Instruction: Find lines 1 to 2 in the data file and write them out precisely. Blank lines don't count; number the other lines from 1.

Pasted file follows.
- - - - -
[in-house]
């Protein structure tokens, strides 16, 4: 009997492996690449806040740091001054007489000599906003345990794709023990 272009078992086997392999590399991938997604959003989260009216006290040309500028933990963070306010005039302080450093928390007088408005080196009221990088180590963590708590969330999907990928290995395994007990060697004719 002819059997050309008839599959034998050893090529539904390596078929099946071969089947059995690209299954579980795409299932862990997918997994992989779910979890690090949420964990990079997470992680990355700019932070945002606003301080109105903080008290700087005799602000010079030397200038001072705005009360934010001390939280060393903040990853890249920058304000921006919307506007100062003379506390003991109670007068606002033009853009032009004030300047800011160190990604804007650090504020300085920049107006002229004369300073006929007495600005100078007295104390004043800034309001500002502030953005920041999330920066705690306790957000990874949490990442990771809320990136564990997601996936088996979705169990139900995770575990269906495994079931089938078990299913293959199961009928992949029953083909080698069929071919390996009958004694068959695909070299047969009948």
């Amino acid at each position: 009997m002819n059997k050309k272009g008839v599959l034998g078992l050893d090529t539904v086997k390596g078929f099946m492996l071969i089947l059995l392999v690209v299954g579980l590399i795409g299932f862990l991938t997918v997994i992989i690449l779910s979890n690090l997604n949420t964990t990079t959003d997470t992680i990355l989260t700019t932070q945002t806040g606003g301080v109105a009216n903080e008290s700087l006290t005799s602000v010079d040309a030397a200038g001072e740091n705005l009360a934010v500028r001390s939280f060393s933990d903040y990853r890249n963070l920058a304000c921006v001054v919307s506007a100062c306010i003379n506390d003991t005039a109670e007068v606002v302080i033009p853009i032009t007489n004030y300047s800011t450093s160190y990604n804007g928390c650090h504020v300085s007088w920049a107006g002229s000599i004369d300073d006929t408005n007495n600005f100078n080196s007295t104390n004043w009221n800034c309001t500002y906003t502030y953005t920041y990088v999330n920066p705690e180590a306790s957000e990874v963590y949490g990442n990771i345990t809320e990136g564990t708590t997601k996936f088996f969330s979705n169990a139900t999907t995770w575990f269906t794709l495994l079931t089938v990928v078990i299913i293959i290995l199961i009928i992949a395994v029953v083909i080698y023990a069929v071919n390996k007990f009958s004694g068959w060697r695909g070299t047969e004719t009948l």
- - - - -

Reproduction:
[in-house]
């Protein structure tokens, strides 16, 4: 009997492996690449806040740091001054007489000599906003345990794709023990 272009078992086997392999590399991938997604959003989260009216006290040309500028933990963070306010005039302080450093928390007088408005080196009221990088180590963590708590969330999907990928290995395994007990060697004719 002819059997050309008839599959034998050893090529539904390596078929099946071969089947059995690209299954579980795409299932862990997918997994992989779910979890690090949420964990990079997470992680990355700019932070945002606003301080109105903080008290700087005799602000010079030397200038001072705005009360934010001390939280060393903040990853890249920058304000921006919307506007100062003379506390003991109670007068606002033009853009032009004030300047800011160190990604804007650090504020300085920049107006002229004369300073006929007495600005100078007295104390004043800034309001500002502030953005920041999330920066705690306790957000990874949490990442990771809320990136564990997601996936088996979705169990139900995770575990269906495994079931089938078990299913293959199961009928992949029953083909080698069929071919390996009958004694068959695909070299047969009948």